We do not have to be stuck in this paradigm forever; automation and universal basic income along with education reform have the potential to give us the time and the tools we need to be able to make more informed decisions.

The biggest leap could come from incorporating the blockchain to enable a return to direct democracy where everyone has a say in every issue they deem relevant to them instead of the present system where we exercise what little political rights we have by casting a vote every few years to pick someone to make decisions for us.

Reform Has Begun

All of this relies on having an education system that gives everyone, children and adults alike, the tools, knowledge and skills needed to contribute and engage in society.

Each of us can now leverage emerging technologies to learn anything from anywhere, and which gives anyone access to some of the best teachers on the planet. Virtual and augmented reality could also soon be used to create enriched learning environments that are more captivating than any classroom ever could be.

Some schools are already catching on and have begun implementing sorely needed change in the classroom. One such school is High Park Day School in Toronto where they have gotten rid of traditional classrooms, rote based learning, and curriculum geared around testing and grades. Instead they have small integrated classrooms with students of varying age ranges that are built on project based learning assignments where students learn and apply skills like 3d printing and software design starting from as young as grade 1.

As Amanda Dervaitis, the Principal and founder of High Park Day School states…

“At a systemic level, I believe we are focusing on the wrong markers of “success” which end up driving curriculum development and policy. The focus is on the fundamentals – reading, writing and math, and improvement plans work towards strengthening these areas to increase “success”. However, we should be focusing on the skills identified that are needed for success in today’s global and technological world; critical thinking, collaboration, communication, computational thinking, global digital citizenship, etc.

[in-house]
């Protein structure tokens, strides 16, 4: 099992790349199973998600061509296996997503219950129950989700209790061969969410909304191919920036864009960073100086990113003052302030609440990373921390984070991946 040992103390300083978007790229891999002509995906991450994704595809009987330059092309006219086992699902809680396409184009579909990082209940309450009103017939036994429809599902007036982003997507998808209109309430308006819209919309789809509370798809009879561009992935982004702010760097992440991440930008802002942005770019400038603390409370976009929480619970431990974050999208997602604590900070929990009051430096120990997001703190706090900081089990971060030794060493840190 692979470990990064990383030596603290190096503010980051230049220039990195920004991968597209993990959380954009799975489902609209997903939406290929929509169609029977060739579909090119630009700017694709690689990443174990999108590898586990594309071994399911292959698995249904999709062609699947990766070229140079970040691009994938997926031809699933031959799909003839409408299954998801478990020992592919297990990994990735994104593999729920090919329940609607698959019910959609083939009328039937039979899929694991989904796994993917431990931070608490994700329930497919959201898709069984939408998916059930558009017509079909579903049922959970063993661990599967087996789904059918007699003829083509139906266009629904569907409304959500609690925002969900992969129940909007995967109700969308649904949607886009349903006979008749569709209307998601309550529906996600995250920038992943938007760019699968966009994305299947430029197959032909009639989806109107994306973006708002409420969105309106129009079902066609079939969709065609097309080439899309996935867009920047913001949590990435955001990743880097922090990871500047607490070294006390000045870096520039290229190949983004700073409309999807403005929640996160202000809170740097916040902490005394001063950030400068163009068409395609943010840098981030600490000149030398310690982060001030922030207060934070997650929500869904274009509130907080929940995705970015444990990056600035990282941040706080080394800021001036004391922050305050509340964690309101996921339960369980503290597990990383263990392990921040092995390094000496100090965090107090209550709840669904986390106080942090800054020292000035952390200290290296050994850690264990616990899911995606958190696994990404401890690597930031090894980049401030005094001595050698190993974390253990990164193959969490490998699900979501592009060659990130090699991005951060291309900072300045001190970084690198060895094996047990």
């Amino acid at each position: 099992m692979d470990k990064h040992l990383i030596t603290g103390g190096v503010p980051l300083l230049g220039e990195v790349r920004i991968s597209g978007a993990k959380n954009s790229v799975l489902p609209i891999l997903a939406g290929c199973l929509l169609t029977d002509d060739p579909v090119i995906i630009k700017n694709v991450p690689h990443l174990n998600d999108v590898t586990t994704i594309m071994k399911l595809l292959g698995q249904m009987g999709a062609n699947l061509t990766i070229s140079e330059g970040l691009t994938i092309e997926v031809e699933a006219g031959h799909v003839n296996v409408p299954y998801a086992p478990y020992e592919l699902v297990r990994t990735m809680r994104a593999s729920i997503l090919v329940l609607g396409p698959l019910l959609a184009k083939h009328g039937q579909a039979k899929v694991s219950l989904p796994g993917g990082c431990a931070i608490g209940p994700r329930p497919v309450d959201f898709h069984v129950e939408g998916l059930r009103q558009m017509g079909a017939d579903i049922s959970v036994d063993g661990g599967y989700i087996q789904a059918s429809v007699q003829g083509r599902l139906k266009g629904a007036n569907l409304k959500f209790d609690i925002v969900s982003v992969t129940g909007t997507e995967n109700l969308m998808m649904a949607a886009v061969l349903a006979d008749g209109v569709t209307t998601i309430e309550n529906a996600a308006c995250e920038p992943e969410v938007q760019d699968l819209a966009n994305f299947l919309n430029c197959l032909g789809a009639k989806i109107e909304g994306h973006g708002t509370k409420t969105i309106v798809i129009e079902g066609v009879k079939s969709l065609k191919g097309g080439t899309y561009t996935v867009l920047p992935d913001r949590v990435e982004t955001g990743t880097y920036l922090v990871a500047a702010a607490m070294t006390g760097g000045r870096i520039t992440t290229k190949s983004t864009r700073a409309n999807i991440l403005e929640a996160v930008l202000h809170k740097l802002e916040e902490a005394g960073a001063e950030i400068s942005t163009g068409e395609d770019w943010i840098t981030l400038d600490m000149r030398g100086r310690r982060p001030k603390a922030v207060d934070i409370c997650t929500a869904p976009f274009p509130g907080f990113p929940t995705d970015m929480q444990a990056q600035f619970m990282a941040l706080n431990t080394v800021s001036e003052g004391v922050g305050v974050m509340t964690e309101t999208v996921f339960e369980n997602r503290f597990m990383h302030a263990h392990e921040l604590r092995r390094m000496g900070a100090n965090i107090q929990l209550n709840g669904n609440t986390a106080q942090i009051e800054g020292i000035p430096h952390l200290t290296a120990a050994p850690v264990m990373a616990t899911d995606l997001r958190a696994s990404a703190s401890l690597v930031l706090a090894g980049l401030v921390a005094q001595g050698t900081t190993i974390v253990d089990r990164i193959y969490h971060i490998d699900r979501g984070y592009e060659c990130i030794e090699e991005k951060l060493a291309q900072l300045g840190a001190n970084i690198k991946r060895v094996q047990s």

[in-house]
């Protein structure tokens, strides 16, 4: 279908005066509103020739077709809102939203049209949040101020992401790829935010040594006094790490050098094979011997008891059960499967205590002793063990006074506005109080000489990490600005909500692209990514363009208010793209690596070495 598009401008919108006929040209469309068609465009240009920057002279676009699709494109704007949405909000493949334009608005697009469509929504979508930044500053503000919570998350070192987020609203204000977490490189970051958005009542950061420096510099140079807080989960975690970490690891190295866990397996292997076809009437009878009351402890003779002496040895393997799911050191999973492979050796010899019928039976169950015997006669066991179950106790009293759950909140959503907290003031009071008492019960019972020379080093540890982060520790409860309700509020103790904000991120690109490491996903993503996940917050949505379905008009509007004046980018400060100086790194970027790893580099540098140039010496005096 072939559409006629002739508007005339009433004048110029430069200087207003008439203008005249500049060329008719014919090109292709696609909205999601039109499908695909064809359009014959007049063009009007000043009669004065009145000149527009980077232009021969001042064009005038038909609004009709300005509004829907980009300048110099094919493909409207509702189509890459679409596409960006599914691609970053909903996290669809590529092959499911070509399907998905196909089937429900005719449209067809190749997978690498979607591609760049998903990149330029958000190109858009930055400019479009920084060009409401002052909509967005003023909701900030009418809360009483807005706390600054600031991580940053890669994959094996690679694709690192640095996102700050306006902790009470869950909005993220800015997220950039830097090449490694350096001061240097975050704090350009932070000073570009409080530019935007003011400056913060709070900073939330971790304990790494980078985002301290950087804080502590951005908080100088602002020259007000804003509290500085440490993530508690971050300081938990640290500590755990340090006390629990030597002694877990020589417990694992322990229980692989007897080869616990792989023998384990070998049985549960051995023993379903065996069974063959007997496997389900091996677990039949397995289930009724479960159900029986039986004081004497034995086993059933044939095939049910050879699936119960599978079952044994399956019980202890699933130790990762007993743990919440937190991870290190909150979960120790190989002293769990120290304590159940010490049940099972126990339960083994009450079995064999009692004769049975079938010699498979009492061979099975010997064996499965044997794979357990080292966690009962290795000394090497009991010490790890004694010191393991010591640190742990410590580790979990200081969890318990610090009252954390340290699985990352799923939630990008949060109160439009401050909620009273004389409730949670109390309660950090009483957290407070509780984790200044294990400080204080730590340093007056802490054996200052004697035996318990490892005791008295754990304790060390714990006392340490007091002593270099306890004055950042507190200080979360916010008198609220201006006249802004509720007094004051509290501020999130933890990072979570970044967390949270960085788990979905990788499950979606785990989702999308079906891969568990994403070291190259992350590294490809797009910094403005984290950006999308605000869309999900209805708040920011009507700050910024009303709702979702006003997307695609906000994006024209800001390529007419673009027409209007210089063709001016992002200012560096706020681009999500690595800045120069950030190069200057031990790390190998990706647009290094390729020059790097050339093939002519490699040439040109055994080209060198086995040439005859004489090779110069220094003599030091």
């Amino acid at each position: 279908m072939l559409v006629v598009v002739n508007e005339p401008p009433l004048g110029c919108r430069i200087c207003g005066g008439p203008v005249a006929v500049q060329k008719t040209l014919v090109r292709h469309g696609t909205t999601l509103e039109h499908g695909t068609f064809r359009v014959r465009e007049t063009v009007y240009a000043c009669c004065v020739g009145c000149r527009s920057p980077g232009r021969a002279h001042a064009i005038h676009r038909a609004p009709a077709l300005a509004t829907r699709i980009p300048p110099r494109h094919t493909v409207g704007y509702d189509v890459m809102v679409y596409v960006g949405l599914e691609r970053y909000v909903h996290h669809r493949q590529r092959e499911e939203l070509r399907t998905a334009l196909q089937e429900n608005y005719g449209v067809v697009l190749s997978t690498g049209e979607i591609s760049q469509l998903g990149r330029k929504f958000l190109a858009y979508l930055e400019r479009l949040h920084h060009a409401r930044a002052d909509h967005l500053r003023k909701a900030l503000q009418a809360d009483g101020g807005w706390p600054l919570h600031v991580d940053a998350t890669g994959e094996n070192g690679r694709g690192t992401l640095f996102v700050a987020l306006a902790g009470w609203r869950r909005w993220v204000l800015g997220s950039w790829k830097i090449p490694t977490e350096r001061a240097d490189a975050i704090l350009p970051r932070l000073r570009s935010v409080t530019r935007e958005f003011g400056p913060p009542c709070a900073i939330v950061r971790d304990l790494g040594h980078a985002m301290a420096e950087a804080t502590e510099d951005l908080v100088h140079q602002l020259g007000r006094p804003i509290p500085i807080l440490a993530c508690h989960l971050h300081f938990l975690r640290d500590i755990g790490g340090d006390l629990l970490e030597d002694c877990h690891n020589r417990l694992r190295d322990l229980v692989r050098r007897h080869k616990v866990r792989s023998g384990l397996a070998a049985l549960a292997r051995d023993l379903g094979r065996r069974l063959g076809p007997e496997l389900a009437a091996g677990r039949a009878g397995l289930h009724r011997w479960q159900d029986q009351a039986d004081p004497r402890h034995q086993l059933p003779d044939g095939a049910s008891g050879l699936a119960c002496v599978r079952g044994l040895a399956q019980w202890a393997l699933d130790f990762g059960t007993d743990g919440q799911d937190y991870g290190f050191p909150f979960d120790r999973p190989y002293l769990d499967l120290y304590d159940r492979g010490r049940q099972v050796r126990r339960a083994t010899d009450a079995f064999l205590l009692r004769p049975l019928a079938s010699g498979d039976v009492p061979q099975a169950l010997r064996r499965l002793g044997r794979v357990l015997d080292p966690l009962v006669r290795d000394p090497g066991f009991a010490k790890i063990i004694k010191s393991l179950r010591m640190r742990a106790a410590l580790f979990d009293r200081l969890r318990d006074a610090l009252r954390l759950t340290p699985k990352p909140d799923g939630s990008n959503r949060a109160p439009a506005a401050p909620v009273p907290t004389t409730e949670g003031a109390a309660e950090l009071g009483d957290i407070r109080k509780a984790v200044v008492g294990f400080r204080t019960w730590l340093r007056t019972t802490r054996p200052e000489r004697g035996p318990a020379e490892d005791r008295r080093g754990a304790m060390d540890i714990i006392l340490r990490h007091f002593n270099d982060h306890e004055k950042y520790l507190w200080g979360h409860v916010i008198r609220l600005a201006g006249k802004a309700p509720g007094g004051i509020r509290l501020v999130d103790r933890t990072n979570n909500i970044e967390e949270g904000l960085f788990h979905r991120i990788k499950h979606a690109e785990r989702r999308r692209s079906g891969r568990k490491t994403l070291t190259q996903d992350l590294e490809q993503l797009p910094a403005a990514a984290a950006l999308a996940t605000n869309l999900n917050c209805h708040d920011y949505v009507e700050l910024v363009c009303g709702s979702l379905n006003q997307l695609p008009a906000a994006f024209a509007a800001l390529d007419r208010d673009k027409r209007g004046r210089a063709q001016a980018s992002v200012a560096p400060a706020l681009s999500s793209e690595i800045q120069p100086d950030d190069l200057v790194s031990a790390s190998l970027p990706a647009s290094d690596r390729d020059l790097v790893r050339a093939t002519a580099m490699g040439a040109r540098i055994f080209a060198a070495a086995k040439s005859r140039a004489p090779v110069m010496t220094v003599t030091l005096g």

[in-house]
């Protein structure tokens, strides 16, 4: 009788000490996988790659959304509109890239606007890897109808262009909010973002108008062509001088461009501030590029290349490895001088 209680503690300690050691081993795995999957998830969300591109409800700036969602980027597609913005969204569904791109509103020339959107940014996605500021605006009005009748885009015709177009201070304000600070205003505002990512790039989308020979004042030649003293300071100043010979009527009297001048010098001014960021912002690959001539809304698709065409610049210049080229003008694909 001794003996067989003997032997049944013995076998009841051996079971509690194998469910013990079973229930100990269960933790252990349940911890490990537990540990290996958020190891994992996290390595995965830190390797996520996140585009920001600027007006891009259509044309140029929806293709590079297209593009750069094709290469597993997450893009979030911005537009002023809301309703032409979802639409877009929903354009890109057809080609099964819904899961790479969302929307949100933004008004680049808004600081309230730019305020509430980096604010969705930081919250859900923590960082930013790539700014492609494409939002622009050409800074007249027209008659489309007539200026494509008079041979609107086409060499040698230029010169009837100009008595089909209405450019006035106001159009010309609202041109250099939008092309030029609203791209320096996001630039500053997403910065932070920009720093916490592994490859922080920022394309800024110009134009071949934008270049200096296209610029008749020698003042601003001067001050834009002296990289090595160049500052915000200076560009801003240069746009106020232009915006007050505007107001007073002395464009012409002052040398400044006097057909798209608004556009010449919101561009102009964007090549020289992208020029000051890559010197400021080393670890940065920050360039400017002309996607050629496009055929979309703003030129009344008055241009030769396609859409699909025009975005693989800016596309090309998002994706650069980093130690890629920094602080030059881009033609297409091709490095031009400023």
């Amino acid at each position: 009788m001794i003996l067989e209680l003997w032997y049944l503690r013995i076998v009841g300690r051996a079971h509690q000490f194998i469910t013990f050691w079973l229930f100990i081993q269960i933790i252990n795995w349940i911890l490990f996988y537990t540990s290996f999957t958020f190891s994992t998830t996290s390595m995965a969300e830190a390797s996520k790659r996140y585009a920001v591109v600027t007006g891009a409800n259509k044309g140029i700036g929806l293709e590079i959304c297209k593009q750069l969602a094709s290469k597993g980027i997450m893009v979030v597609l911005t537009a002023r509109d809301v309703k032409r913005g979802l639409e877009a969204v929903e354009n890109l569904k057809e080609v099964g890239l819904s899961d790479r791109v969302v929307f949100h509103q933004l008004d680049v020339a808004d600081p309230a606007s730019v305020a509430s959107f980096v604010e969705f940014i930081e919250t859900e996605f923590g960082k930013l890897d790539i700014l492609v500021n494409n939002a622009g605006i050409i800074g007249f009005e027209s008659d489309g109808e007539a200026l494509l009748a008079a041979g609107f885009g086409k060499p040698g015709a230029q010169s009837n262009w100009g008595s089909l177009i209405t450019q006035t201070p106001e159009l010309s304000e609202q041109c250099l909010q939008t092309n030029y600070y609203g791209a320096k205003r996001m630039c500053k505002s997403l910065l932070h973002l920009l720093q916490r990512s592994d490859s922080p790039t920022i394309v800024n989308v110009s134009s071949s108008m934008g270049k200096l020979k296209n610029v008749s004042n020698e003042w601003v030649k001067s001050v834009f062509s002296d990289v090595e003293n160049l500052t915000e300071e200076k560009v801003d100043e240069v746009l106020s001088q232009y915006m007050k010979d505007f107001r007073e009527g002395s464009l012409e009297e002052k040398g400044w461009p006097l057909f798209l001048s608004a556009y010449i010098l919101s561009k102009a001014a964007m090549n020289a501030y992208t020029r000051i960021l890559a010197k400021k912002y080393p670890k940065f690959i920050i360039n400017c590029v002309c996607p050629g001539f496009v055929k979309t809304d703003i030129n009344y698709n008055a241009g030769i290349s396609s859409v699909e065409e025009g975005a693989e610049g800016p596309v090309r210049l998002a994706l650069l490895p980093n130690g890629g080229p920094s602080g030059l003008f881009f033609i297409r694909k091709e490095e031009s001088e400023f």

The lack of tech curriculum integration should be particularly concerning. Right now, you can graduate from high school in Ontario without having taken a single tech or computers course! Schools are increasing access to use of computers, tablets, etc. in the classroom, but it’s not enough to interact with computers at a consumer level in school. We need to implement technology curriculum (computational thinking, coding, systems, etc.) so that students have a deep understanding of computer technology and are more prepared for a technological future.

The size of our schools and school systems is impeding the development of skills (on a personal level) and progressive programs (on a board/systems level). The factory model no longer serves our students’ needs and the changes in our world have out-paced the potential of our school to support them. Every industry is in an “adapt or die” situation with the advances of technology. The ministry itself will not “fail” as a system (as there is no competition to contend with), however, our education system will fail our students, and society in the end.”

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Bitcoin Surges Past $2,200

The Rise of Bitcoin

Bitcoin (for its history, see this infographic) has experienced unprecedented success since their domain name was registered on anonymousspeech.com. Monday, it was reported that the single bitcoin hit a landmark point, reaching $2,251.61 dollars, which far exceeds the price of gold. Its exchange rate has increased in 23 of its past 26 sessions. It has been the top performing currency every year since 2010 (besides 2014). By the summer, it will be accepted at more than 260,000 stores in Japan, since it is officially legal tender in the country. The verdict against the Winklevoss Twins to not allow it to enter the U.S stock exchange may, in the wake of this success, be overturned.

All of this seems to point to Bitcoin becoming a currency on par with the Dollar, Pound, Yen or Euro; or — because of its decentralized and digital nature — it could become the global currency.

Bitcoins. Photo Credit: PROfdecomite, Flickr
Bitcoins. Image Credit: PROfdecomite, Flickr

Why This Might Not be so Great

These figures, however, may not tell us the whole story. “All that glitters is not gold.”

The first thing that Bitcoin will have to do to continue its rise is to become more stable. The reason Bitcoin is so successful is also the reason it could fail. It has the ability to swing and shift extremely quickly: we need only look at when it dropped 15% in a matter of minutes in response to the Winklevoss Twin’s ETF verdict. One key characteristic of a successful currency, rather than its worth as an asset, is stability, which Bitcoin has not yet achieved.

Second, it will need to increase its transaction speed. In comparison with payment processors like Visa, the number of transactions Bitcoin can process is tiny: around 7 compared to thousands. This is because of each transaction has to be validated and verified by an individual due to it being part of a blockchain. And, even though it has the potential to stretch to 27, unless this value is increased there will forever be a serious limitation to how much bitcoin can grow.